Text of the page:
Share |

The Political Economy of Underdevelopment - A brief Introduction

The Political Economy of Underdevelopment
The usual mistake the one makes while talking about underdevelopment is that one equates it to the lack of development. Another very common mistake is that underdevelopment is taken as a phase in the development process that every country has to go through necessarily before it can become developed. What makes the thing even more complicated is the equation of underdevelopment with the word developing. This is a bit of trickery with words which successfully obliterates some of the processes of history. Underdevelopment should be seen in the context of colonialism and should also be seen as one side of the coin where the colony is losing whatever development that it had prior to the onset of colonialism, due to colonialism, while the other side of the coin is the development that the coloniser country goes through at the expense of the colonies. Example; India’s artisan economy was totally destroyed by the industrial economy of Britain. This also led to the taking away of raw material from the colony to the coloniser where industrialisation found greater traction and development while the colony lost even the necessary ingredients to sustain itself and its economy. Cotton was taken away from India and the mills in Manchester benefitted out of this. It led to greater employment in Britain while in India the handloom weavers had no raw material to ply their trade. So when India was becoming underdeveloped, Britain developed at its expense.
Core-Periphery Theory
This is actually the beginning of the theory of dependency which says that the end of colonialism physically did not signify the end of the domination of the coloniser country on its erstwhile colonies. This argument actually came up in the context of Latin America which managed to destroy its agrarian economy to start cosmetic industries so that they could sell the products for consumption in the American (USA’s) market. This left the Latin American countries’ economies totally at the mercy of the performance of the American economy. People like A G Frank have talked about the USA being a metropolitan core whereas the Latin American countries became the periphery of the metropolitan core. This particular model has since been used by other social scientists with Marxist inclinations in the general context of colonialism.  Over a period of time the word core was replaced by centre and in the dependency theory it was called the centre-periphery theory. This has been embraced by neo-Marxist economies in the characterisation of international economic relations and the continuation of power relations between coloniser and colony.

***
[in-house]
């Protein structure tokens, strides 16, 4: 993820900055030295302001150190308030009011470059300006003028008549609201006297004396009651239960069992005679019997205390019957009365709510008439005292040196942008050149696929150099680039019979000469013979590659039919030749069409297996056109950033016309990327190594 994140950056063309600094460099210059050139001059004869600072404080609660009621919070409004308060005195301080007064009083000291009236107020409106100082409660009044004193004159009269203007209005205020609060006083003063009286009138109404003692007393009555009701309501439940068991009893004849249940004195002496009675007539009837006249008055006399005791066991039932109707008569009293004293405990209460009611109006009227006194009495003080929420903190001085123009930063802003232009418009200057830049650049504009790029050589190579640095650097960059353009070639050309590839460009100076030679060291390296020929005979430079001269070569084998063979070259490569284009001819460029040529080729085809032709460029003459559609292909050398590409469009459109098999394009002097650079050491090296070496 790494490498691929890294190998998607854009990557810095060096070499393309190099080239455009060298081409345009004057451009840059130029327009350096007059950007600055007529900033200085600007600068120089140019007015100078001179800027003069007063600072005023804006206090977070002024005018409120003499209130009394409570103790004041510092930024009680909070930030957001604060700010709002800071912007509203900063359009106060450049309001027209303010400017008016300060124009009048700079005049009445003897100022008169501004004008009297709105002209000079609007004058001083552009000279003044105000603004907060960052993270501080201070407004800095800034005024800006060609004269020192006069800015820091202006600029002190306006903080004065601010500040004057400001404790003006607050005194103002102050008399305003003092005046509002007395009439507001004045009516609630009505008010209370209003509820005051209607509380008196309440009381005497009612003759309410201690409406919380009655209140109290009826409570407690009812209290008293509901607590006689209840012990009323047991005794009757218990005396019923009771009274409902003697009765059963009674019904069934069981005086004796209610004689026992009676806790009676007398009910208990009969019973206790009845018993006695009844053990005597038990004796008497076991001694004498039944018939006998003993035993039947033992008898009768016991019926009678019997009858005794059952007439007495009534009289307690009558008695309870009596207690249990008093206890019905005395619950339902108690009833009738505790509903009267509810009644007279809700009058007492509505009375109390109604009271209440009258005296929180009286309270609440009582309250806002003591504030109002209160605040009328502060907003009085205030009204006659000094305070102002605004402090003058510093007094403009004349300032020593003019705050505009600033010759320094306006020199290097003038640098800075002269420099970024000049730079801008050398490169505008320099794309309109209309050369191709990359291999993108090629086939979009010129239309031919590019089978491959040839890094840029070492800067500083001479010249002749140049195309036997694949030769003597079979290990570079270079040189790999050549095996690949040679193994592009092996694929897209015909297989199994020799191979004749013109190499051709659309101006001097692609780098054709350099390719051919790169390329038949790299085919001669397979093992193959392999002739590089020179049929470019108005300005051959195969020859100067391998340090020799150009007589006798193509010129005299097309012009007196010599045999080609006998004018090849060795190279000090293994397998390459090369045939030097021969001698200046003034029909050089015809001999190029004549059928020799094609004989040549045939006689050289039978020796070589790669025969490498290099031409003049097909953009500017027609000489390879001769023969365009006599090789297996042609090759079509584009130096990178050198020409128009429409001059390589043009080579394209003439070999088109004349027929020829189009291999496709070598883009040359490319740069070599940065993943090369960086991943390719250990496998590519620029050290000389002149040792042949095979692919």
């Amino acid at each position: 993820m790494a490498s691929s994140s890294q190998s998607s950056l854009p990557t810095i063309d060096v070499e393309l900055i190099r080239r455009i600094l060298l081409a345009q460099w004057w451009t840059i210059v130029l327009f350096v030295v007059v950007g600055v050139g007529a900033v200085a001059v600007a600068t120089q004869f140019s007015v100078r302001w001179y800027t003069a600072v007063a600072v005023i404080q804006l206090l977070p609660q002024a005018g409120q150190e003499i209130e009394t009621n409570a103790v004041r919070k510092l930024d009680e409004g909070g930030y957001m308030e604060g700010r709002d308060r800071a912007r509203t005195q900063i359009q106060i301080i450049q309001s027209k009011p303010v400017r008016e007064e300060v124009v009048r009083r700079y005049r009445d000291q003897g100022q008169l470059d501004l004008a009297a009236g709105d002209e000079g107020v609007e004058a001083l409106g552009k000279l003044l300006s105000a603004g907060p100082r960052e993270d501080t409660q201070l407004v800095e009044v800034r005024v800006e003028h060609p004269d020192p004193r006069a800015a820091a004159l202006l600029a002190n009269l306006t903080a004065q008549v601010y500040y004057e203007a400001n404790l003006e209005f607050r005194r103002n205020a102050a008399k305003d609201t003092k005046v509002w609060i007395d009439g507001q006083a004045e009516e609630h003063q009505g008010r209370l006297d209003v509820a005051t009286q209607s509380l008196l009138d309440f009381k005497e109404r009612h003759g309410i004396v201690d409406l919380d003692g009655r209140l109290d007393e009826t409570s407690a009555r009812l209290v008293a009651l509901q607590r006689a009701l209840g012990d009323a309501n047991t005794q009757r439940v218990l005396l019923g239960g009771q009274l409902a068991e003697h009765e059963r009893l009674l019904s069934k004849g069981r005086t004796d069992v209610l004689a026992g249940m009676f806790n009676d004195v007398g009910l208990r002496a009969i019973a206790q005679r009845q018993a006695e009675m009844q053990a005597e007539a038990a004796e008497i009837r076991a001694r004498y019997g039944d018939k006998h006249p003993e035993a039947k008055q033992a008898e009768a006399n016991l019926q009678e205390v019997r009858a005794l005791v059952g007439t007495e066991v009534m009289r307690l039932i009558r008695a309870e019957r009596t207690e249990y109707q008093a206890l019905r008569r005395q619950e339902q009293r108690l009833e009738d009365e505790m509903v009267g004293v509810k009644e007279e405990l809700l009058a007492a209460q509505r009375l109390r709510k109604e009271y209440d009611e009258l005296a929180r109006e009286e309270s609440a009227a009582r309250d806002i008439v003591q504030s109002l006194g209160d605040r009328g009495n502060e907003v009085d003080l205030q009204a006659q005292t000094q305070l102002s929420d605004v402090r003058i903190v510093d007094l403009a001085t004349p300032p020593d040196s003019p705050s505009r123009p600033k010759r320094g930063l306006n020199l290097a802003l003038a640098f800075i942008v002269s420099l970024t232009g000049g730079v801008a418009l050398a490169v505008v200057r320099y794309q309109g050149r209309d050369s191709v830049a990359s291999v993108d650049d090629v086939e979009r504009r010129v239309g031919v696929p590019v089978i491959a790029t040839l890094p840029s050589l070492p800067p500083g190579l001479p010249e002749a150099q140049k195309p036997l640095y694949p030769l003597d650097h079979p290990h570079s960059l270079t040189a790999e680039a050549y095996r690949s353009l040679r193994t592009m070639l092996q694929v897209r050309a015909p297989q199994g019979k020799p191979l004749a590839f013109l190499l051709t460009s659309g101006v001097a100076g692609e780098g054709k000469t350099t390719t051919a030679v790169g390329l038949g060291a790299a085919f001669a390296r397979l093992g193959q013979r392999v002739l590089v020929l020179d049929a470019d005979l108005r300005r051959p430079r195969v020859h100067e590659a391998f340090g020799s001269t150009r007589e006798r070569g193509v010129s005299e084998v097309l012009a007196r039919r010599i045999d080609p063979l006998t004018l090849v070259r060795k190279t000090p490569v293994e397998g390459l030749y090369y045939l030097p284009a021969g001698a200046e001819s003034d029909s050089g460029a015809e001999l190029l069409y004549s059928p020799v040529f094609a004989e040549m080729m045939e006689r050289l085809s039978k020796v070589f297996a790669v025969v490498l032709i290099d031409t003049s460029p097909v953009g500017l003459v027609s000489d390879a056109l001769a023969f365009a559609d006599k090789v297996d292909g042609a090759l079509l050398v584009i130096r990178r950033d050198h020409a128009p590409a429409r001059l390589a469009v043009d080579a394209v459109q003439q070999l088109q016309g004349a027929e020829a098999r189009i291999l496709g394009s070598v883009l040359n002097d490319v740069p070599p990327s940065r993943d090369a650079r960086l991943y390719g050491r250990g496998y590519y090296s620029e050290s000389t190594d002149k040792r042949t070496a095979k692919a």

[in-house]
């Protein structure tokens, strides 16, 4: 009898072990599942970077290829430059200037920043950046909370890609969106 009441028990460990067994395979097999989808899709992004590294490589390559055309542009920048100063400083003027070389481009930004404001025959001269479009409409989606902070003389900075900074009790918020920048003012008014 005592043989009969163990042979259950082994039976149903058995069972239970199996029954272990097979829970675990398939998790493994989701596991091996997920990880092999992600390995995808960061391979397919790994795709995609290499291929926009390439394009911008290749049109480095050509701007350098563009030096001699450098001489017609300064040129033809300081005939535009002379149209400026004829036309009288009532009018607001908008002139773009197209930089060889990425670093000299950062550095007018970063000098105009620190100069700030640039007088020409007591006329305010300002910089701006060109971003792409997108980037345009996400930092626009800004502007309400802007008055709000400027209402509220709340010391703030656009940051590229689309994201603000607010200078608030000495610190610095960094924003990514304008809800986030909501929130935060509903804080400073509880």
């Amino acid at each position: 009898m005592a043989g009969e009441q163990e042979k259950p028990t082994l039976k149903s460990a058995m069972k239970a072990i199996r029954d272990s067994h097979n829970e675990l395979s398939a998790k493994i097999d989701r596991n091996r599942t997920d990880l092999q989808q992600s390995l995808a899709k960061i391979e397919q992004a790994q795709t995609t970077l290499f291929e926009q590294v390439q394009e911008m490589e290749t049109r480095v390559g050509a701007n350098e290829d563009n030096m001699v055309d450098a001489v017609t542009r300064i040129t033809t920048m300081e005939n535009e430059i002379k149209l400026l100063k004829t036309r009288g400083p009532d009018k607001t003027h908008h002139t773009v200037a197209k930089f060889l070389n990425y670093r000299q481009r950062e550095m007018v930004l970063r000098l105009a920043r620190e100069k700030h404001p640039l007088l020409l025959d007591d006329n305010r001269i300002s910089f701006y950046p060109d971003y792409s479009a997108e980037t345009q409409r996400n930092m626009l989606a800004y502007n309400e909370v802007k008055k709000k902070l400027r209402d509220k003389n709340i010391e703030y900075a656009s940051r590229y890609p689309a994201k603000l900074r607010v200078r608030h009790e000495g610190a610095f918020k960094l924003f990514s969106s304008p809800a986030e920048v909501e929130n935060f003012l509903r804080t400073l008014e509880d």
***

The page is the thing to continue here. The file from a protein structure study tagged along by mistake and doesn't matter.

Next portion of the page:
Globalisation and structural adjustment
Usually the process of globalisation is identified by many as being a part of the last couple of decades of the 20th Century. This perception is erroneous since the process of globalisation started when European countries began colonising the world and started exploiting the colonies economically for their own benefit. However, when the colonies attained independence most of them chose to try and resurrect their economies to stand on their own through acts of import substitution, creating inter-dependency between colonies and trying to rid the interference of the erstwhile coloniser and through aiming for self-reliance. This process also depended upon a certain process which involved socialism or at least socialist rhetoric. But the disintegration of the Soviet Union and the dissolution and disintegration of many Eastern Bloc countries once gain threw a life line to the West and Western Capitalism. Bretton Woods institutions like the World Bank and IMF came back into prominence with all the erstwhile socialist countries falling back on capitalism. The world became a truly capitalist global economic order and this empowered the IMF and World Bank to push for liberalisation of economies which tried to be self reliant  but became weak. This process of reintegration of economies into the world capitalist economic order and the creation of regimes such as the WTO and GATS into which most countries were drawn came to be called structural integration. Structural integration therefore happens at two levels. The primary level is within the economy of a country and the secondary level is the integration of the country’s economy into the global economy.